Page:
For debugging purposes, I need to recursively search a directory for all files which start with a UTF-8 byte order mark (BOM). My current solution is a simple shell script:

find -type f |
while read file
    if [ "`head -c 3 -- "$file"`" == $'\xef\xbb\xbf' ]
        echo "found BOM in: $file"

Or, if you prefer short, unreadable one-liners:

find -type f|while read file;do [ "`head -c3 -- "$file"`" == $'\xef\xbb\xbf' ] && echo "found BOM in: $file";done

It doesn't work with filenames that contain a line break, but such files are not to be expected anyway.

Is there any shorter or more elegant solution?

Are there any interesting text editors or macros for text editors?

11 Answers 11

up vote 145 down vote accepted

What about this one simple command which not just finds but clears nasty BOM? :)

find . -type f -exec sed '1s/^\xEF\xBB\xBF//' -i {} \;

I love "find" :)

WarningThe above will modify binary files which contain those three characters.


If you want just to show BOM files, use this one:

grep -rl $'\xEF\xBB\xBF' .
  • 7
    Incorrectly detects PDF with a BOM marker.. that's because it searches the whole document, not just the first line – Olivier Refalo Sep 23 '11 at 14:38
  • 8
    Modifies binary files... – Halil Özgür Nov 29 '11 at 15:40
  • 1
    Or with ack: "ack '\xEF\xBB\xBF'" – Smar Mar 17 '12 at 1:46
  • 4
    change the sed command to add a 1 before the leading 's' so it only applies to the first line – Ben Combee Jun 6 '12 at 4:07
  • 18
    Use grep -rlI $'\xEF\xBB\xBF' . to ignore binary files. – dbernard Nov 5 '12 at 20:07

The best and easiest way to do this on Windows:

Total Commander → go to project's root dir → find files (Alt + F7) → file types *.* → Find text "EF BB BF" → check 'Hex' checkbox → search

And you get the list :)

  • 1
    Nice, especially the use of my long time favorite Total commander, but unfortunately this suffers the same issue as many others: it searches all bytes in a fle, so many images etc are reported. This can be slightly improved by using RegEx instead of Hex and searching for "^\xEF\xBB\xBF" which will eliminate many images but still has files that have the BOM halfway through the file (although there should be few) and of course any binary files that happen to have an ascii newline charcode just beofre the BOM. Still, all images were gone in my test search. – Legolas Sep 8 '15 at 13:26
find . -type f -print0 | xargs -0r awk '
    /^\xEF\xBB\xBF/ {print FILENAME}

Most of the solutions given above test more than the first line of the file, even if some (such as Marcus's solution) then filter the results. This solution only tests the first line of each file so it should be a bit quicker.

  • 1
    Got is working with the following on Linux (RHEL6) - find . -type f -print0 | xargs -0 awk '/^\xEF\xBB\xBF/ {print FILENAME} {nextfile}' – Olivier Refalo Sep 23 '11 at 14:37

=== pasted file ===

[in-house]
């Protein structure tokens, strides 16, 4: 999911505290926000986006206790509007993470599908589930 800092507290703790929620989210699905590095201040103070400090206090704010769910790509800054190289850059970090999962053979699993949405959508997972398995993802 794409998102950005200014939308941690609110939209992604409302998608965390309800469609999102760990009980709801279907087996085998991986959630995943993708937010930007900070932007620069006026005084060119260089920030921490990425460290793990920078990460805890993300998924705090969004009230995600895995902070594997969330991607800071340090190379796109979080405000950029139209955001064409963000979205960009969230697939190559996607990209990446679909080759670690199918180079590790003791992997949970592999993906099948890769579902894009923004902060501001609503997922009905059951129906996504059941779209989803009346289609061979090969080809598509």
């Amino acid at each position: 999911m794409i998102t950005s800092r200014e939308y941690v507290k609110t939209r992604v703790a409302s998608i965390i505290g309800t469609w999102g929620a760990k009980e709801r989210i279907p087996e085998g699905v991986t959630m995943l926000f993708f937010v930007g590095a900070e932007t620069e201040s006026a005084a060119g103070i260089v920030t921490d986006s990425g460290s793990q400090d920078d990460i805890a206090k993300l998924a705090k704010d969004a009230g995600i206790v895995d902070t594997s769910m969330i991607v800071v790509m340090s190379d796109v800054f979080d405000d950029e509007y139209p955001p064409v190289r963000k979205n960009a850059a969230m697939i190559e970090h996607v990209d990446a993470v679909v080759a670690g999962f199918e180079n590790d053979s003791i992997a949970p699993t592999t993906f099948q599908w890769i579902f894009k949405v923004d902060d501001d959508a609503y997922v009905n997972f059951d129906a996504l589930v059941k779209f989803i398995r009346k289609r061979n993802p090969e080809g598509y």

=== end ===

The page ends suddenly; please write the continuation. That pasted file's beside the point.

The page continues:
If you accept some false positives (in case there are non-text files, or in the unlikely case there is a ZWNBSP in the middle of a file), you can use grep:

fgrep -rl `echo -ne '\xef\xbb\xbf'` .

I would use something like:

grep -orHbm1 "^`echo -ne '\xef\xbb\xbf'`" . | sed '/:0:/!d;s/:0:.*//'

Which will ensure that the BOM occurs starting at the first byte of the file.

You can use grep to find them and Perl to strip them out like so:

grep -rl $'\xEF\xBB\xBF' . | xargs perl -i -pe 's{\xEF\xBB\xBF}{}'
  • This one worked for me, the accepted answer didn't (I'm on a Mac) – mjsarfatti Mar 31 '16 at 15:18

For a Windows user, see this (good PHP script for finding the BOM in your project).

An overkill solution to this is phptags (not the vi tool with the same name), which specifically looks for PHP scripts:

phptags --warn ./

Will output something like:

./invalid.php: TRAILING whitespace ("?>\n")
./invalid.php: UTF-8 BOM alone ("\xEF\xBB\xBF")

And the --whitespace mode will automatically fix such issues (recursively, but asserts that it only rewrites .php scripts.)

find -type f -print0 | xargs -0 grep -l `printf '^\xef\xbb\xbf'` | sed 's/^/found BOM in: /'
  • find -print0 puts a null \0 between each file name instead of using new lines
  • xargs -0 expects null separated arguments instead of line separated
  • grep -l lists the files which match the regex
  • The regex ^\xeff\xbb\xbf isn't entirely correct, as it will match non-BOMed UTF-8 files if they have zero width spaces at the start of a line
  • You still need a "head 1" in the pipe before the grep – MSalters Oct 17 '08 at 14:08

I used this to correct only JavaScript files:

find . -iname *.js -type f -exec sed 's/^\xEF\xBB\xBF//' -i.bak {} \; -exec rm {}.bak \;

If you are looking for UTF files, the file command works. It will tell you what the encoding of the file is. If there are any non ASCII characters in there it will come up with UTF.

file *.php | grep UTF

That won't work recursively though. You can probably rig up some fancy command to make it recursive, but I just searched each level individually like the following, until I ran out of levels.

file */*.php | grep UTF

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